Kerala Backwaters

After the tea plantations in the hills, we dropped altitude and increased the temperature on the way to Vembanad lake, the location of the “Backwaters”, the top tourist destination in Kerala.

This has been on Al’s bucket list for 20 years, so we booked a couple of trips at our hotel, one a sunset motorboat cruise and the second a full day tour of the lake. The full day tour including lunch cost £84 for two which is a lot of money here and we wouldn’t pay this for a boat trip at home!

So we excitedly waited for 4.30pm and the boat which would pick us up from the quay (gate opening on the back wall) of the hotel. At 4.30, the receptionist told us the lake was too choppy for the pickup, and despite watching boats go up and down we were bundled into a tuk-tuk and driven to the canal. The driver started shouting at various boatmen until one seemed to know what was going on and we boarded and slowly set off, chugging down the meandering canals, passing people washing up or just washing themselves and stared into their houses, taking photos as subtilty as possible. The sun set over the lake and we eventually were dropped of at the hotel, at the choppy quay.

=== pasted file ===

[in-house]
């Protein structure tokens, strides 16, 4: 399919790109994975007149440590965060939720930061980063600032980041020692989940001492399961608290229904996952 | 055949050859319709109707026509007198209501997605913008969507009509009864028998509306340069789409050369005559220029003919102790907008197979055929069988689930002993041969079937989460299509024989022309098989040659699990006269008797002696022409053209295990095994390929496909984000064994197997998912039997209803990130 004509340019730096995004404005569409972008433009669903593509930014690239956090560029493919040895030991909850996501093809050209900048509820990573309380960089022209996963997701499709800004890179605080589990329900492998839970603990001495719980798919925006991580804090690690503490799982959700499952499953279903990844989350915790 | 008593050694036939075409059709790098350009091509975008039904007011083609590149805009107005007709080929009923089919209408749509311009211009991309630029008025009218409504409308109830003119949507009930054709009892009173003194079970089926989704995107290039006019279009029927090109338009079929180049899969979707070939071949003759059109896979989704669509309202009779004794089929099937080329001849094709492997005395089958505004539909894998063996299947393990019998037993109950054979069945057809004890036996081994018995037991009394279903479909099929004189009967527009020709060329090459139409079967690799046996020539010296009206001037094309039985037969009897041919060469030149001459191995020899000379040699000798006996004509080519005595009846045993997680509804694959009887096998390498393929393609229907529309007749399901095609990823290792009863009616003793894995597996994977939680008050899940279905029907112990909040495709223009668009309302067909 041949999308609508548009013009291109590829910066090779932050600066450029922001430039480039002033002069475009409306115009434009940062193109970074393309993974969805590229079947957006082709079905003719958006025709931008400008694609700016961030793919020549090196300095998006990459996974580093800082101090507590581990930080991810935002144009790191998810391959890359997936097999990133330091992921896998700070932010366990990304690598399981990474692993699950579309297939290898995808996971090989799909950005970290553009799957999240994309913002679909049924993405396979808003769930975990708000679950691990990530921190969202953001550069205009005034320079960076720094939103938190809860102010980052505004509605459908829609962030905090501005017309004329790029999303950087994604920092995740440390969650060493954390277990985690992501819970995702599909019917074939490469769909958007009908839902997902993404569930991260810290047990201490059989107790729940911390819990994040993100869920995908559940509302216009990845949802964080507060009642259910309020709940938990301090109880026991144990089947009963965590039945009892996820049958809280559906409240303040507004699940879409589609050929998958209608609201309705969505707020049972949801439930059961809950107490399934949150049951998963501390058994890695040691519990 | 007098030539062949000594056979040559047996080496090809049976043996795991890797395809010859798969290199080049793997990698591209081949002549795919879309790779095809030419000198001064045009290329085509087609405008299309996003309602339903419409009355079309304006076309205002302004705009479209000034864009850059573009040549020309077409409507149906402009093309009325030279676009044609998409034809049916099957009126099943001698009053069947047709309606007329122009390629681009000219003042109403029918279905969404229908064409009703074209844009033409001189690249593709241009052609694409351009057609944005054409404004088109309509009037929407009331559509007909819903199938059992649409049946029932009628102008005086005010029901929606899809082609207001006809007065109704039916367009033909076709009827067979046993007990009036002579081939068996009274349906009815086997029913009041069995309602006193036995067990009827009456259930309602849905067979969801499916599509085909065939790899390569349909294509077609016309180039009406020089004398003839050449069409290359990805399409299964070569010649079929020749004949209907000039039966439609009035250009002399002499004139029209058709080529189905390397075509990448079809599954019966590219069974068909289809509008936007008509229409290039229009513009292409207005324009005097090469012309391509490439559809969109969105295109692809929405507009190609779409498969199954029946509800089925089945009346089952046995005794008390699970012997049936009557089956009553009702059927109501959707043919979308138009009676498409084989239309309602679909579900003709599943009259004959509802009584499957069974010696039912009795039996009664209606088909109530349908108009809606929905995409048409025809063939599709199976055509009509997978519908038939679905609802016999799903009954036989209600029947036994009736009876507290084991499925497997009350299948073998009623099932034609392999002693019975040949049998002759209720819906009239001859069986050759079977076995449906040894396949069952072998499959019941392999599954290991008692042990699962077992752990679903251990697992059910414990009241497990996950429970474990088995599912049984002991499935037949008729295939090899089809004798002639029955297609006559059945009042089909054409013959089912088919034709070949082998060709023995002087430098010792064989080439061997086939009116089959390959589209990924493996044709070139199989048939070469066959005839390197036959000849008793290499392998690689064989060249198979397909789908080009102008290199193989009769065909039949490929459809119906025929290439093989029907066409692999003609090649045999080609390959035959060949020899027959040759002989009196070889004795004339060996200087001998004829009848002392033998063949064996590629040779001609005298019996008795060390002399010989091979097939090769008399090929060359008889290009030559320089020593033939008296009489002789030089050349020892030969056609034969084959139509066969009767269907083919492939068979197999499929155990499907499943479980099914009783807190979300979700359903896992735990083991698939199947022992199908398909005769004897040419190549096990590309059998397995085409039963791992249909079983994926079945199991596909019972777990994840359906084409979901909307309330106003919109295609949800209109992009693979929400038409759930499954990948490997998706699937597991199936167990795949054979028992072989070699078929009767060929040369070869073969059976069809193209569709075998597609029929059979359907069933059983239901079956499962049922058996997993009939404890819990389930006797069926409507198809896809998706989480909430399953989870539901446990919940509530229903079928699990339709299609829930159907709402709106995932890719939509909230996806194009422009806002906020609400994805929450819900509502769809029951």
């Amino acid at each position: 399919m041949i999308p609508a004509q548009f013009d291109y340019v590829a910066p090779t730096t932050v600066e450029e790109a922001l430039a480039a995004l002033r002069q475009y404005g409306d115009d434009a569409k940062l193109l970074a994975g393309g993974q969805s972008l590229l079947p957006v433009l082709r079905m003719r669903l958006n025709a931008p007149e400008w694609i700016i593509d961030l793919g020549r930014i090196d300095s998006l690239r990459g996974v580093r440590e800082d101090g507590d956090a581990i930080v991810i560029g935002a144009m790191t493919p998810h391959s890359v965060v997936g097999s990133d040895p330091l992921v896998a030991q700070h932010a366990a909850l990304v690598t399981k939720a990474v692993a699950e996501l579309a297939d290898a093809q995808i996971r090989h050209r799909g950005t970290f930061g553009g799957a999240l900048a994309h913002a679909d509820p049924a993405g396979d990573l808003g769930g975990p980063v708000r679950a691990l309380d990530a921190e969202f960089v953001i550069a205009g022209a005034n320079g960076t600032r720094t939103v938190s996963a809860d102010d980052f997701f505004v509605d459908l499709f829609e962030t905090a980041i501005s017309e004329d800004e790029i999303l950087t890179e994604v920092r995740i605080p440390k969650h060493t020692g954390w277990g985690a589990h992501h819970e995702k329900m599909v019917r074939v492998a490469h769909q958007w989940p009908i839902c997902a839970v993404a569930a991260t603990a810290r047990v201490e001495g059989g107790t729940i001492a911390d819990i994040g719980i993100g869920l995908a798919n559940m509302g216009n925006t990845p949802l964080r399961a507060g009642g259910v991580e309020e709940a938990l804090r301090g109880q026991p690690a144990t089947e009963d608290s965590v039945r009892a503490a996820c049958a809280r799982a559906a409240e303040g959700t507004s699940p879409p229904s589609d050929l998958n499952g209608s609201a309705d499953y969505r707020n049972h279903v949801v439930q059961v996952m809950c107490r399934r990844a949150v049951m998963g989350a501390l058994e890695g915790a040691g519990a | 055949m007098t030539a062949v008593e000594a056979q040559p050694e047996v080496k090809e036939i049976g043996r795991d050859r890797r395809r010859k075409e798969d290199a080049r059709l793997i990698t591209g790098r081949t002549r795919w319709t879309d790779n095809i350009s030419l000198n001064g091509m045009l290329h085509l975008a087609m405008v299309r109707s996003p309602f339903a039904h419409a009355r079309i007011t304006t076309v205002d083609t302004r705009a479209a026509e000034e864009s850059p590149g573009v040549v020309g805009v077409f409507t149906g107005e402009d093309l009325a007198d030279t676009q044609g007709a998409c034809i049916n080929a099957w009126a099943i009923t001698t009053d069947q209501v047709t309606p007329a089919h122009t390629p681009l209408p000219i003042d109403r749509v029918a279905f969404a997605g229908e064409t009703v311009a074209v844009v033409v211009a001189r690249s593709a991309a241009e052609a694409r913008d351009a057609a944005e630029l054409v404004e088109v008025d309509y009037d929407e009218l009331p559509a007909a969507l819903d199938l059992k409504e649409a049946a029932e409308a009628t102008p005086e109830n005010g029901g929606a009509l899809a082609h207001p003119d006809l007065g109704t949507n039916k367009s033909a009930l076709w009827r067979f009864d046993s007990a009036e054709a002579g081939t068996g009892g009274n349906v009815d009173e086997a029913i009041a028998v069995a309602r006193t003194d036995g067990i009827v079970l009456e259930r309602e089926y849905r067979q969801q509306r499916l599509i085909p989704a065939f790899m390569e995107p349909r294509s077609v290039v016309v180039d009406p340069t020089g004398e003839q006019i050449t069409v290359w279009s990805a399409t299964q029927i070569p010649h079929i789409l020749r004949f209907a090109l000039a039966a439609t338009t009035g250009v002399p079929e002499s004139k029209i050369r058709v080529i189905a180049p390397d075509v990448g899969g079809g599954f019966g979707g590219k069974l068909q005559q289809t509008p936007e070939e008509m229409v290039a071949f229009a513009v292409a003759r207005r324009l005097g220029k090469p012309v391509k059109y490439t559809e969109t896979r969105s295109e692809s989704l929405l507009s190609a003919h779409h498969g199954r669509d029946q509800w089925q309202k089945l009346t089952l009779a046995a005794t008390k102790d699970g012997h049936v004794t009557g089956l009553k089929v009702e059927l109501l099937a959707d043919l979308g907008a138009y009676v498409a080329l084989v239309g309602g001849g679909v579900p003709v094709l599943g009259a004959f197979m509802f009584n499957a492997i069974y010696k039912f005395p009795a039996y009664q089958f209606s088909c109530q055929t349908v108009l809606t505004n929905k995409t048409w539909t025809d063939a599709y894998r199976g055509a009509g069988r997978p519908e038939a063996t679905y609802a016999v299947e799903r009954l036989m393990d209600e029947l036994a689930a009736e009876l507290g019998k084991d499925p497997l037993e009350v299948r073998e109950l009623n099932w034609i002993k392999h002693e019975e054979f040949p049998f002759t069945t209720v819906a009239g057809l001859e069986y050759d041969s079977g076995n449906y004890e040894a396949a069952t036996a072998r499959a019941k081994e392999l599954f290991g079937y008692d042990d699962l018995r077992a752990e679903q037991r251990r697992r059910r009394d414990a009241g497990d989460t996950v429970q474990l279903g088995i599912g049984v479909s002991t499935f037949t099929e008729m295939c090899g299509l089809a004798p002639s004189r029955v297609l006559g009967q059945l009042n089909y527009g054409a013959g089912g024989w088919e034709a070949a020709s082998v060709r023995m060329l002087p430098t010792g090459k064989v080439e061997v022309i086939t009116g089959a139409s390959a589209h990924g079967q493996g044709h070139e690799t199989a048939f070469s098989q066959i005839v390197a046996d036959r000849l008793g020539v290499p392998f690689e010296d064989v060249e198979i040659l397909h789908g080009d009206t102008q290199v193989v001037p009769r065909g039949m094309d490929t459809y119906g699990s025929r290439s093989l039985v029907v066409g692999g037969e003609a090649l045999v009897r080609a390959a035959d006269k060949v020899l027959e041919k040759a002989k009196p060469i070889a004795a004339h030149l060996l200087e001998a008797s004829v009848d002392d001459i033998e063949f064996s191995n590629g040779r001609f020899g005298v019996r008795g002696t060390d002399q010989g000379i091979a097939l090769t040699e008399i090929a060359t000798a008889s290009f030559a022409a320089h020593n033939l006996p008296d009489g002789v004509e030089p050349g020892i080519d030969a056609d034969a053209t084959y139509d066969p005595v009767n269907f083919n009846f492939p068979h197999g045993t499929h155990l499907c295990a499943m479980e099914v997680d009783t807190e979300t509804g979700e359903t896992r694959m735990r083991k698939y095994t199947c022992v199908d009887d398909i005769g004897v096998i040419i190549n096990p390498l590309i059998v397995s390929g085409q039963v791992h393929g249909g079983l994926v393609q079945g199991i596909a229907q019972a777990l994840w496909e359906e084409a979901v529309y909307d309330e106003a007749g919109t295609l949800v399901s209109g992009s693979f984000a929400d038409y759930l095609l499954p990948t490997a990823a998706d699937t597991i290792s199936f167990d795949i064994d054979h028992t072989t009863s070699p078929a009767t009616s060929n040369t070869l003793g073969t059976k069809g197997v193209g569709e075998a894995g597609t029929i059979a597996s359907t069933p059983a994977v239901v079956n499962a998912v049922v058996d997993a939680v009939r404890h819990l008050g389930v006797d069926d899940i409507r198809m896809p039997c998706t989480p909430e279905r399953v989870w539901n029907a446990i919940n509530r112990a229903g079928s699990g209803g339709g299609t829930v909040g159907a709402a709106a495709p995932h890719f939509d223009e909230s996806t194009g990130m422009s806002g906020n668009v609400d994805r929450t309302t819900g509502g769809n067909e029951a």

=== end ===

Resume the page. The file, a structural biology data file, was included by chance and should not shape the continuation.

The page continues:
Next day we again were bundled into a tuk-tuk and driven to the canal and the evening before repeated itself with various shouting between the driver and boatmen until we were put onto the right rice barge for our day trip. The trip was beautiful and we travelled around the backwaters and lake at about 5 miles an hour slowly taking in the atmosphere. The trip was serene and relatively uneventful except for our trip back when our peace was shattered with “101 Best Indian Wedding Tunes” blaring out of the barges speakers.



Paul Theroux quote from Ghost Train To The Eastern Star.

What an apt quote from my latest book……

“You think of travellers as bold, but our guilty secret is that travel is one of the laziest ways on earth of passing the time.  Travel is not merely the business of being bone idle, but also an elaborate bumming evasion, allowing us to call attention to ourselves with our conspicuous absence while we intrude upon other people’s privacy – being actively offensive as fugitive freeloaders.”

Munnar sightseeing